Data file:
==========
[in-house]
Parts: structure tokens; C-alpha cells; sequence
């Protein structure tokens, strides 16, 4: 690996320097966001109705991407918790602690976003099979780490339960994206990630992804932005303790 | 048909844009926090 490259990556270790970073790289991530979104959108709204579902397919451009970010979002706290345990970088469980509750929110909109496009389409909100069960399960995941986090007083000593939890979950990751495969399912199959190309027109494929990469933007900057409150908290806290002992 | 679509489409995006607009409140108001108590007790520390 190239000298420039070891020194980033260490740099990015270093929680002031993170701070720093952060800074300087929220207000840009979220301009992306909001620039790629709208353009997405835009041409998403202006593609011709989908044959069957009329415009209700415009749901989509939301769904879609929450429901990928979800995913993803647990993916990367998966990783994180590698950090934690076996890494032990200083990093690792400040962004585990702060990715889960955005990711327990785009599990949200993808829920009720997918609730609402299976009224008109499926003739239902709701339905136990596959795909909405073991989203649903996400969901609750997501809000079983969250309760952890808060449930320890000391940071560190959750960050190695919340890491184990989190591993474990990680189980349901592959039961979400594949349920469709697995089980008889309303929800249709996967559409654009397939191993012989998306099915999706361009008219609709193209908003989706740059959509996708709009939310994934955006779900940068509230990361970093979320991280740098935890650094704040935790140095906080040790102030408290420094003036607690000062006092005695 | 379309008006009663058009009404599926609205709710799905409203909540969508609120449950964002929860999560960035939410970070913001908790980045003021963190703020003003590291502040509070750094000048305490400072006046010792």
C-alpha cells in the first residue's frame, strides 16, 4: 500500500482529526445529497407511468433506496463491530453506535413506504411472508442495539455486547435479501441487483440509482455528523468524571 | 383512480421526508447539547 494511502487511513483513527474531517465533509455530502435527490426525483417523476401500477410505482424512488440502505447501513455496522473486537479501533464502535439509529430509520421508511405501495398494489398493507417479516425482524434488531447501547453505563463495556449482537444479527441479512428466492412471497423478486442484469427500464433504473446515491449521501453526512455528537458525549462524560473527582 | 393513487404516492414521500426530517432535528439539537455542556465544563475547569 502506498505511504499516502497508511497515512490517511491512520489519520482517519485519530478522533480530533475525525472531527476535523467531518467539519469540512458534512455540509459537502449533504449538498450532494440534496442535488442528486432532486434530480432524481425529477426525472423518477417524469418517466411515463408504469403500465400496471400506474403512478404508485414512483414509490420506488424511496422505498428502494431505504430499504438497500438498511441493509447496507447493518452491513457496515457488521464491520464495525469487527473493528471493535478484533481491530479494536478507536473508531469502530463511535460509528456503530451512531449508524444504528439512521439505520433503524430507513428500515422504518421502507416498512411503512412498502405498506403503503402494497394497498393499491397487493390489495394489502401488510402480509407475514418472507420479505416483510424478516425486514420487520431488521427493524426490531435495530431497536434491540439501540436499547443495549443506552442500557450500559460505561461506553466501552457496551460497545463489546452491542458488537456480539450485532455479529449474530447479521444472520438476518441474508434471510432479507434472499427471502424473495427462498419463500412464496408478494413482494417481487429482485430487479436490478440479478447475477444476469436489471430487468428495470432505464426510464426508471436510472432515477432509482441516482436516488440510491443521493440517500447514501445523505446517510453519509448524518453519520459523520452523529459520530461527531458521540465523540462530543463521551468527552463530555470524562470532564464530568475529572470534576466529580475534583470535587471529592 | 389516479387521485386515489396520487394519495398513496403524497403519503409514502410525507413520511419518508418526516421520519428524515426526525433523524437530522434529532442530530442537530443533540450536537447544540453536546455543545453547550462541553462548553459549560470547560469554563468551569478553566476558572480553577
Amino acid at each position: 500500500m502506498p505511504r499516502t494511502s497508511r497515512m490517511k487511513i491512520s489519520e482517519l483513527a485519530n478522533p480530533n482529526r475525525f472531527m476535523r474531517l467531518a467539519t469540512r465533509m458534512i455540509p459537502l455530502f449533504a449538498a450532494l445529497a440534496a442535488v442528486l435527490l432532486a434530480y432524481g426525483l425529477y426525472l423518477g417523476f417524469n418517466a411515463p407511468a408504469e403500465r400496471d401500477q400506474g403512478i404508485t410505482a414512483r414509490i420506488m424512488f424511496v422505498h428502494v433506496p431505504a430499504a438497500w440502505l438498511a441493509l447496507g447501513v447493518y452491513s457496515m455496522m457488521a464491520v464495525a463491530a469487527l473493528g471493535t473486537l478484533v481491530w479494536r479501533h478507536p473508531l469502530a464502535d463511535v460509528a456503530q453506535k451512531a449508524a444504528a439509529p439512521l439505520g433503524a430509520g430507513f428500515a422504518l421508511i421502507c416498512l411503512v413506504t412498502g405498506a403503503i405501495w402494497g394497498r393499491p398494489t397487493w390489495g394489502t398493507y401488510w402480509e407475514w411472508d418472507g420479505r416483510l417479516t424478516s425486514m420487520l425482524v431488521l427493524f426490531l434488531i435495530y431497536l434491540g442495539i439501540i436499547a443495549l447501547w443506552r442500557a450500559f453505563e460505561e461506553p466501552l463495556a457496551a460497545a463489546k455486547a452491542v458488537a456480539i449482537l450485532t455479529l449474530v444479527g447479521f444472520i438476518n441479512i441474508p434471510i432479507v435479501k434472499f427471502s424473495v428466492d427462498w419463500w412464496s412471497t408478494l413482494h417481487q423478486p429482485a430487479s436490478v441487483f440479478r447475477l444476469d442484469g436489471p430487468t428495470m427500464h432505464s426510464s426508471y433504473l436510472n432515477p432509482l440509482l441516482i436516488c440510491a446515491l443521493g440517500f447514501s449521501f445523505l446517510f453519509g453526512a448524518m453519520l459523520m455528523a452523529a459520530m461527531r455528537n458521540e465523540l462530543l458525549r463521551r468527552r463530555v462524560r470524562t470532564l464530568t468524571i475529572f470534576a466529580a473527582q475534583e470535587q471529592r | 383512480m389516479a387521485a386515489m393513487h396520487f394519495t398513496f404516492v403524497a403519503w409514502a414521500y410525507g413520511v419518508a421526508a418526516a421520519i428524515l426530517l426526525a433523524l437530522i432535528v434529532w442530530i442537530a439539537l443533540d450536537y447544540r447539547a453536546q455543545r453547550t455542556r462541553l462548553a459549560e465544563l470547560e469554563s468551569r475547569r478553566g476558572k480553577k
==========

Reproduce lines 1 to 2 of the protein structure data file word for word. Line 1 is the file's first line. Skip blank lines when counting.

[in-house]
Parts: structure tokens; C-alpha cells; sequence